With longtime Democratic Senator Tim Johnson of South Dakota not seeking re-election, the race for his open U.S. Senate seat is wide open. Republican nominee and former governor Mike Rounds currently leads the polls over his three opponents: Democrat Rick Weiland, Independent Gordon Howie, and Independent Larry Pressler. Pressler, 72, represented South Dakota in the Senate as a Republican from 1979 to 1997. He is hoping to revive his political career after a long absence from public office. In a recent SurveyUSA poll, Pressler jumped to second place in the race, just three points behind Rounds. With Weiland not included in the poll, Pressler leads Rounds 54 percent to 39 percent. However, despite Pressler’s momentum and apparent independent/outsider perspective, he evades citizen journalists like myself, acting more like an establishment duopoly candidate than a genuine independent.
Back in January of this year, when Pressler’s campaign first started, I contacted him via e-mail for a joint Wikinews/Independent Political Report interview as I had done recently with leading independent/third party candidates such as 2013 Virginia Libertarian Party gubernatorial nominee Robert Sarvis and 2014 California Peace & Freedom Party gubernatorial nominee Cindy Sheehan. Pressler expressed interest in doing an interview and asked that I send in my questions so that he could answer them. To help voters in determining whether Pressler is the honest independent he claims, I sent the following questions to him:
1. In the 2008 and 2012 presidential elections, you cited Democrat Barack Obama’s promise to decrease troop levels abroad and his past opposition to the USA PATRIOT Act as reasons for supporting him against his Republican opponents. In these elections, did you consider backing any of Obama’s independent or third party opponents, who frequently discussed decreasing troop levels and repealing the USA PATRIOT Act?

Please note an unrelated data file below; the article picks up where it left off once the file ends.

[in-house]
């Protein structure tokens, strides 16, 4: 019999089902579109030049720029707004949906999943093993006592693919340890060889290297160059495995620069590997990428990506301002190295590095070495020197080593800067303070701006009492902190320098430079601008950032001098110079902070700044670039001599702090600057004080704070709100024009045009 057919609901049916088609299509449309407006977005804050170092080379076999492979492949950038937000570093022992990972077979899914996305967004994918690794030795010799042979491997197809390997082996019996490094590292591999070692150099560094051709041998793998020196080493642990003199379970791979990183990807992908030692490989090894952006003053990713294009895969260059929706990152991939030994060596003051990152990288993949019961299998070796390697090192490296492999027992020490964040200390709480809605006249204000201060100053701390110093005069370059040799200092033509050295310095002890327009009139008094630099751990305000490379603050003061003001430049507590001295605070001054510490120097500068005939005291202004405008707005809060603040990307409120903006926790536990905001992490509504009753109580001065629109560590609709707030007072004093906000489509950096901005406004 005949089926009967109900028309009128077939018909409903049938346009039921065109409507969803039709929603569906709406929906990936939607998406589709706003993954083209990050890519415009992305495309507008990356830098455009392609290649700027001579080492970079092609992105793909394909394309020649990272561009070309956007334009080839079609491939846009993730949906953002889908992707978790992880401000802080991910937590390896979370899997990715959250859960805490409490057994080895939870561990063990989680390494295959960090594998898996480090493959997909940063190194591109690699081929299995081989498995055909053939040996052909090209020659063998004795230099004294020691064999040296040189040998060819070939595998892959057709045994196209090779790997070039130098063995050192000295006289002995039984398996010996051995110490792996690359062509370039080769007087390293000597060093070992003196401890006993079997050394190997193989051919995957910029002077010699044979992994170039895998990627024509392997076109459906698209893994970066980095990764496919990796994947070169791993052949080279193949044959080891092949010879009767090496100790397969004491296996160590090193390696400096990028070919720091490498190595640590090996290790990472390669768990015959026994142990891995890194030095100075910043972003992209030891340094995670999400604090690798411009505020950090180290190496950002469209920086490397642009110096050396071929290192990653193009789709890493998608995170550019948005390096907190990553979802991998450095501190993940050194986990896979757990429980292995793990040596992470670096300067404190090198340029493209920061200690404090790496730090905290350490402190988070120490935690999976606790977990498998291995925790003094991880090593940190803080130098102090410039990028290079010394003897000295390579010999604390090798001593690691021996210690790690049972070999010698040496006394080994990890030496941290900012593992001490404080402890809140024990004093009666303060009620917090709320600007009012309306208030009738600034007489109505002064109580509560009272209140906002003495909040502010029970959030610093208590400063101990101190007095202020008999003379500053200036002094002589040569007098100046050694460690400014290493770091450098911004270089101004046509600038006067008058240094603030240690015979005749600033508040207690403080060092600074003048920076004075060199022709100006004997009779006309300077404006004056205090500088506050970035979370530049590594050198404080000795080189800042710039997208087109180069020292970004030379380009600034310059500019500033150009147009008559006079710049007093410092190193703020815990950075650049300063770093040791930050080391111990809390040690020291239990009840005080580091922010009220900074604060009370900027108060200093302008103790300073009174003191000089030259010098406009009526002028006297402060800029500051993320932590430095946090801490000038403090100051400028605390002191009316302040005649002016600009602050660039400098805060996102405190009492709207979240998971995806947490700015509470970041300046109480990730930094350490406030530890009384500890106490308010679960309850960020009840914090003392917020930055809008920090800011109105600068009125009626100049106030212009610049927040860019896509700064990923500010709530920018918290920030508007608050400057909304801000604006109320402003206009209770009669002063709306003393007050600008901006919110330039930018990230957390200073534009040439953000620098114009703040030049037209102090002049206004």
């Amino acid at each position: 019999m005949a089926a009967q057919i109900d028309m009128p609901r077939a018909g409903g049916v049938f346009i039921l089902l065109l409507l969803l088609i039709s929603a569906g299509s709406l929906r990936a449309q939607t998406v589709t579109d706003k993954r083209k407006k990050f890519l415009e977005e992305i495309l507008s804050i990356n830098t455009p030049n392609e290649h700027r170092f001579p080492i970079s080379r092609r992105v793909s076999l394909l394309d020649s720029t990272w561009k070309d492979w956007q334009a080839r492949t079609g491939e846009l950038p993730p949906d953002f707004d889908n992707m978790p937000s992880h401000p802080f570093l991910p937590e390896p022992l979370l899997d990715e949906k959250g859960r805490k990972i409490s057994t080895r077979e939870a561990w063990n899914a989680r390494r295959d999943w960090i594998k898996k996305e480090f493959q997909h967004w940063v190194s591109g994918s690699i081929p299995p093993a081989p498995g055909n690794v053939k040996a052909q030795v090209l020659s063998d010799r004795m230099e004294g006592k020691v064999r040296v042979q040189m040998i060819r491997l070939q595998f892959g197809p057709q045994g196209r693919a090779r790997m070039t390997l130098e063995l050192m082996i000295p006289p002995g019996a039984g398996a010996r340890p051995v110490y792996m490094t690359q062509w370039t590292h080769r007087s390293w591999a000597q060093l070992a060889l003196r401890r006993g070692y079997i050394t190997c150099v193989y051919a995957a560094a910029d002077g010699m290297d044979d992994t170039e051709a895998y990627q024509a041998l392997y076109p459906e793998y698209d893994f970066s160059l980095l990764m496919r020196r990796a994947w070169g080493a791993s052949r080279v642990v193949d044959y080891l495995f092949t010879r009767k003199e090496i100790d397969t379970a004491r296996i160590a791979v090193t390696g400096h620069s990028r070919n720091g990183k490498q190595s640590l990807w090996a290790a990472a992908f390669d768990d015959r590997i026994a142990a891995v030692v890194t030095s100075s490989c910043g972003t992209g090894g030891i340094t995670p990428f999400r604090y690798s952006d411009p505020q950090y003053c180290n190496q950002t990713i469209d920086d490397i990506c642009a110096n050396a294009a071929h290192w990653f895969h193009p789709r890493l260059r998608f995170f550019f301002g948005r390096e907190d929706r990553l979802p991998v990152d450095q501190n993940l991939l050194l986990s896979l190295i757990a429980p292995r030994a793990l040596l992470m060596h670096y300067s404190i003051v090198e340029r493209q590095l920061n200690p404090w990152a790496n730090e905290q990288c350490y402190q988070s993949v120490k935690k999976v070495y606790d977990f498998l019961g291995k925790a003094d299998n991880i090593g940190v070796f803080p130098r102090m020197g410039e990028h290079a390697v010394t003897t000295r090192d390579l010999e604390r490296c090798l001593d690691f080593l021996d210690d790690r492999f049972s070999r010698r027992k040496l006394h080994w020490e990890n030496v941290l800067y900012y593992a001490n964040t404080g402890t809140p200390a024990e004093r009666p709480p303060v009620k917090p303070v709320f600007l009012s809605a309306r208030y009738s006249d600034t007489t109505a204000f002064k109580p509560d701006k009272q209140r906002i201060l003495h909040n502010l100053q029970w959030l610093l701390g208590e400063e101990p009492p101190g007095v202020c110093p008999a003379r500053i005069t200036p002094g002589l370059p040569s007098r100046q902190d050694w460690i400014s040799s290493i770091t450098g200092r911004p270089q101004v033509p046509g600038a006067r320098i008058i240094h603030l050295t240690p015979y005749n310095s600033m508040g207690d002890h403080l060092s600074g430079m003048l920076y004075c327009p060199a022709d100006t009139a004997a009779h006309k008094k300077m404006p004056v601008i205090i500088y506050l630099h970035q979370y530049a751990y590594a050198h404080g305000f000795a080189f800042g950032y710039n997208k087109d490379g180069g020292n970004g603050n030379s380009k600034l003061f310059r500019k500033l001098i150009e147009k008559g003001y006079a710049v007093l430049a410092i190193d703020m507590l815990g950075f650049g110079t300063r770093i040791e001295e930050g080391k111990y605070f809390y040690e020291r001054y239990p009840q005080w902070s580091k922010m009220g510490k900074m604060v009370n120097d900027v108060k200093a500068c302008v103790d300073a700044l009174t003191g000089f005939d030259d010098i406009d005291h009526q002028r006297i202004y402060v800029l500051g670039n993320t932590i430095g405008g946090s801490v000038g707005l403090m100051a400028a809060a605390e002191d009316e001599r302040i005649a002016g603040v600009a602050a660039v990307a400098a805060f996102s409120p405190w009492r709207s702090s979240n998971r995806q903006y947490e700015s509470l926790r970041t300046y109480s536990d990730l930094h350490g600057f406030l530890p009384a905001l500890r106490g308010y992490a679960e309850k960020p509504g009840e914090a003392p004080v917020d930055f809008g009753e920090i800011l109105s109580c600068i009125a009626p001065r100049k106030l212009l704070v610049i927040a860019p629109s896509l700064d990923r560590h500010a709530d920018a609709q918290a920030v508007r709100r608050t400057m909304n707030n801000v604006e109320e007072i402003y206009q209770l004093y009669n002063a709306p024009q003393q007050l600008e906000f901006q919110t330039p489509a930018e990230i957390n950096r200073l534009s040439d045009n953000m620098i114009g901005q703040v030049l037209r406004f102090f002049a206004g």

2. Have you ever supported an independent or third party candidate for political office?
3. How would you rate Tim Johnson’s performance as Senator for South Dakota? What would you have done differently than him?
4. What are your thoughts on South Dakota’s other senator, John Thune?
5. Which current or historic U.S. Senator do you most admire?
6. What did you learn from your previous political campaigns that will assist you in this campaign?
7. If elected, will you caucus with one of the major parties as independent Senators Bernie Sanders and Angus King currently do?
8. What are your thoughts on Senator Rand Paul’s 13 hour filibuster of John Brennan’s confirmation as CIA chief last year? What about Senator Ted Cruz’s 21 hour Senate floor speech in protest of the implementation of the Affordable Care Act?
9. In your opinion, was it appropriate for the Senate to reduce the amount of support necessary to invoke cloture?
10. If you ever found yourself in disagreement with the perceived policy desires of your South Dakota constituents, how will you weigh their views against your own when voting on legislation?
In response, Pressler wrote, “I am on the road in South Dakota and just do not have time to respond to all of your questions.” He then provided a canned response discussing things I did not even ask about:
As a Fulbright Professor abroad, I witnessed firsthand the need to relocate many of our military bases that are overseas back to the United States and modernize our entire military-diplomatic efforts abroad. As a two-term Vietnam combat veteran, I feel that my time in Vietnam was largely wasted. Our country’s blood and treasure was lost. The same thing is true of most of our foreign interventions. Sometimes they may be necessary, but in general I would try to cut military spending overseas substantially and use the money here for senior citizens, education, roads, and other necessities we need here in the United States. And most importantly, I am a deficit hawk, a member of the Fix the Debt group, and my approach is to reduce foreign military expenditures and thus reduce our dangerous debt.
After receiving this, I informed Pressler that I had no deadline on the story and so could await his response as long as he needed. He gave no response.
Weeks later, I asked for confirmation that he did plan to answer the questions eventually. Again, I received no response.
As actual members of the public, citizen journalists are adept at asking the questions the public wants to know. I am confident South Dakotans want to know the answers to at least some of the ten questions listed above. By answering none of the questions, Pressler is following the path of duopoly candidates who avoid independent media. That, along with his two endorsements of Barack Obama for president, support for gun control, and support for Obamacare, lead me to suspect that he, like fellow so-called independent Senate candidate Greg Orman of Kansas, is just another duopoly candidate masquerading as an independent.
If elected, I do not believe Pressler will be an independent voice. I believe he will be dependent; dependent on the direction of the Obama White House and dependent on the Democratic Party, with whom he will likely caucus. Though Rounds and Weiland will too caucus with their respective duopoly parties if elected, at least they are honest about it in this campaign.